Why i can't read a Variable's Length(Array)

I have been disappointed in using this for alot of times:

@script AddComponentMenu("Utility/Customization System")
@script ExecuteInEditMode()
public var executeInEditMode : boolean = false;
public var customizationMeshes : CustomizationMeshes[];
public class CustomizationMeshes {public var CustomizationID : int = 0;public var meshGroups : MeshGroups[];}
public class MeshGroups {public var SingleMeshes : GameObject[];public var GroupMeshes : GameObject;}
public function Update ()
	if(executeInEditMode || !executeInEditMode && Application.isPlaying)
		for(var a : int = 0; a < customizationMeshes.Length; a++)for(var b : int = 0; b < customizationMeshes[a].meshGroups.Length; b++)for(var c : int = 0; c < customizationMeshes[a].meshGroups**.SingleMeshes.Length; c++)**

** {**
__ customizationMeshes[a].CustomizationID = Mathf.Clamp(customizationMeshes[a].CustomizationID,0,customizationMeshes[a].meshGroups**.Length);__
if(customizationMeshes[a].CustomizationID == 0)__
__ if(customizationMeshes[a].meshGroups.SingleMeshes**

if(customizationMeshes[a].CustomizationID > 0)
if(customizationMeshes[a].CustomizationID - 1 != b)
if(customizationMeshes[a].CustomizationID - 1 == b)

it always sends an error message and doesn’t work:
NullReferenceException: Object reference not set to an instance of an object. in line 13 (when clamping customizationID)
can someone help me with this?


This code is really weird. On line 13, we have


which should cause a compilation error before anything. You should always add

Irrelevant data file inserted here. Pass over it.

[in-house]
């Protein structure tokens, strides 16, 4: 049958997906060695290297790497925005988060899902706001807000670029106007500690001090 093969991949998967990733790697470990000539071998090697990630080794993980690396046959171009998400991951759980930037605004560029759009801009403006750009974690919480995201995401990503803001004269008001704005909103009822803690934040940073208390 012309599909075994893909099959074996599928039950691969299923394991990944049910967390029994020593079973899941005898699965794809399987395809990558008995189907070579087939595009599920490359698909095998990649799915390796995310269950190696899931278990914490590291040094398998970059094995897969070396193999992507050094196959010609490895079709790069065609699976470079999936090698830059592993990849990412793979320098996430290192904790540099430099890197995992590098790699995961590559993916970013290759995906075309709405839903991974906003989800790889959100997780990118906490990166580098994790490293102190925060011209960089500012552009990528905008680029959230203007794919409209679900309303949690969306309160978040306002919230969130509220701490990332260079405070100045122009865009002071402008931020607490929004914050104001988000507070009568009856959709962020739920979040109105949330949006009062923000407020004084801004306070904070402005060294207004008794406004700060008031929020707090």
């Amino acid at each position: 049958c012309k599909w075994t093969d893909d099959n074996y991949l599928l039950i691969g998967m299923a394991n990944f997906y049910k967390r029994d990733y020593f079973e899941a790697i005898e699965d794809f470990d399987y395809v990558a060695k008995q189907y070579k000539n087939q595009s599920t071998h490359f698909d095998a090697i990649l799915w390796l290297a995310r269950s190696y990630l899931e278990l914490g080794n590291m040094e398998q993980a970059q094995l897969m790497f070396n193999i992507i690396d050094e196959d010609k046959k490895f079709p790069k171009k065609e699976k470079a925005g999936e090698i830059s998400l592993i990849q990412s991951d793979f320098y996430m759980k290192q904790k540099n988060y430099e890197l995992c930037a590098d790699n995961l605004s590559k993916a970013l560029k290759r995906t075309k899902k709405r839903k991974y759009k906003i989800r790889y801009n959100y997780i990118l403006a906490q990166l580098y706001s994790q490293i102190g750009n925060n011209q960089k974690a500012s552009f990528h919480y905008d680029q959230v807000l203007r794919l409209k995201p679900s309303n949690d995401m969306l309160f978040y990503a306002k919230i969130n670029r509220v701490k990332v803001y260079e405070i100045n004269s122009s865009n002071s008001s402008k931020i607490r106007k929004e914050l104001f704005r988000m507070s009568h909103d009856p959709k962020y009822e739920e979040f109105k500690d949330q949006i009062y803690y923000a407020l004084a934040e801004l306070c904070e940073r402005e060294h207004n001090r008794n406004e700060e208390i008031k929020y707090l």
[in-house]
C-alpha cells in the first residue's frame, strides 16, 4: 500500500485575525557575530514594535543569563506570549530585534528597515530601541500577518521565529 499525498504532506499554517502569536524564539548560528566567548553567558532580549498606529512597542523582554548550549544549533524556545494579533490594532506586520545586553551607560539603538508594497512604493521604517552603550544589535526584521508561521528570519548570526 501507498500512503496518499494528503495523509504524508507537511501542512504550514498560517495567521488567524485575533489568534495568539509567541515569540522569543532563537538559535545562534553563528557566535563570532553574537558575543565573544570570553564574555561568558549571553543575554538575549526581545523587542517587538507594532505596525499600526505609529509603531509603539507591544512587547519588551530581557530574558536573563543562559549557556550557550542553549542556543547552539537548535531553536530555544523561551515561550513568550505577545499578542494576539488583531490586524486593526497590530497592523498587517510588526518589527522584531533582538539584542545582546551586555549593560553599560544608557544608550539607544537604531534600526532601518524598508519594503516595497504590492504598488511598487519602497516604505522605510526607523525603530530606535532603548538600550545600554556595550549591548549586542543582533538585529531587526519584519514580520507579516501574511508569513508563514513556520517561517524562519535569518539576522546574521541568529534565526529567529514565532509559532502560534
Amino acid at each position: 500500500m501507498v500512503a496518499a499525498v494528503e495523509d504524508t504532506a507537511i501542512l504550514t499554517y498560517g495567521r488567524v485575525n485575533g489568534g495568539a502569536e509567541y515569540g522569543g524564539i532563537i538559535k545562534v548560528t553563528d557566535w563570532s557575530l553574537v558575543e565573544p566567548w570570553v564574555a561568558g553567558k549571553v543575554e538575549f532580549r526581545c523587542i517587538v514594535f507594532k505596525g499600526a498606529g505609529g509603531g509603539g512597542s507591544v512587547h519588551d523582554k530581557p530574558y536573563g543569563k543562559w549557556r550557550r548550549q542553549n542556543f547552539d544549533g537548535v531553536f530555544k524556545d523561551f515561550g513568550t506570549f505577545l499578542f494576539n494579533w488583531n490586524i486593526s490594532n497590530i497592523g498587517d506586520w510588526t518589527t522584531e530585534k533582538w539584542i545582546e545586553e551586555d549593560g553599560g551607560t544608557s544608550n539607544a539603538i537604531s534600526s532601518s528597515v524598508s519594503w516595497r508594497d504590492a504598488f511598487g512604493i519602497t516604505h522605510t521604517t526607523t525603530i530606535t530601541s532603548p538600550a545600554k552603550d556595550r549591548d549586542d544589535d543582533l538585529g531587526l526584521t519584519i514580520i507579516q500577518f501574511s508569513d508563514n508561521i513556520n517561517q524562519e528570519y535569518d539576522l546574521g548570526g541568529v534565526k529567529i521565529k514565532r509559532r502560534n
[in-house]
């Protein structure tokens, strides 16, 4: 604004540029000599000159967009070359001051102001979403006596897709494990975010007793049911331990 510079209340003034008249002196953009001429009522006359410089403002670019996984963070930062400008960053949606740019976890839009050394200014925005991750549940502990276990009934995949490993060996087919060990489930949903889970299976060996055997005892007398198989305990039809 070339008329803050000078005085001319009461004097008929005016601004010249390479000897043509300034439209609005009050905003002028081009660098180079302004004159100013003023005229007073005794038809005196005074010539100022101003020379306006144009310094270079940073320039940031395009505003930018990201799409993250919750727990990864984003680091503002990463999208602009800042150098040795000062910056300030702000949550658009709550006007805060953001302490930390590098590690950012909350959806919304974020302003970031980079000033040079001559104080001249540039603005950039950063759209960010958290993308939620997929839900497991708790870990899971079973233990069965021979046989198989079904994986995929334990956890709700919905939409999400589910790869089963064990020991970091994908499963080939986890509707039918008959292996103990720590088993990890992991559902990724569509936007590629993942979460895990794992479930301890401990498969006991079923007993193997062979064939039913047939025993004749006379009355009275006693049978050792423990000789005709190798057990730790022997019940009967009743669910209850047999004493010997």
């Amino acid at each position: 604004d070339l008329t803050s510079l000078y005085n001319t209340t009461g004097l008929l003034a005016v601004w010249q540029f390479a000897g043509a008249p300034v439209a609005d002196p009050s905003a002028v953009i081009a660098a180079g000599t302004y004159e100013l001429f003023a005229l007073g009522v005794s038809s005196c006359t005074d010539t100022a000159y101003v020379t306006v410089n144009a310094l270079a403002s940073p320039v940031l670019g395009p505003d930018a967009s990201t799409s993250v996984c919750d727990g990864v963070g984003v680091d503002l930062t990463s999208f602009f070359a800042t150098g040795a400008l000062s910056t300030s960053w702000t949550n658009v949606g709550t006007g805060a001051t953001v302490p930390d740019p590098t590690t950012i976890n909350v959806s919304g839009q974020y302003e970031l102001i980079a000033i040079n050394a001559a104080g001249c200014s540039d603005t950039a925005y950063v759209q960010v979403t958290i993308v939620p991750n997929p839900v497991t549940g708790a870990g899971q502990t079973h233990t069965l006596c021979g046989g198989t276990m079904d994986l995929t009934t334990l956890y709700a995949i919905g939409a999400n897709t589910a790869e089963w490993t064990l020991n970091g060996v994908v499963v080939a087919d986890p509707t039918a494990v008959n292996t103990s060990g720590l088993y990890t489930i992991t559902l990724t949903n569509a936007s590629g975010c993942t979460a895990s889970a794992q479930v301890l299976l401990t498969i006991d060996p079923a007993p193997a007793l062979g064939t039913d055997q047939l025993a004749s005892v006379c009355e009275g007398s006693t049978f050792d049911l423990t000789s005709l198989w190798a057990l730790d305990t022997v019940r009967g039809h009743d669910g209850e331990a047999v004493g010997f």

#pragma strict
to the beginning of all UnityScripts, or switch to C#, then you’d probably get different error messages.
The thing with this line is that customizationMeshes[a] is a “CustomizationMeshes” object.
So customizationMeshes[a].meshGroups** is a “MeshGroups” object. The class “MeshGroups” does not have a variable named “Length”, so this line wouldn’t even compile with #pragma strict.**
You should perhaps fix this kind error (with #pragma strict, the compiler will help you finde them), use some more local variables to increase readabilty of your code and then have a look at it again.

myVar is declared as a float array in your script, but doesn’t yet have a value, which causes the interpreter to throw a NullReferenceException. In C#, the initializer is

float[] myVar = float[arraySize];  

Where arraySize is a literal integral value. Looks like Unity Technologies added a way to make JS less inferior, so you can initialize the array with

myVar = new float[arraySize];

again, where arraySize is a literal integral value. It appears you can’t declare and initialize on the same line.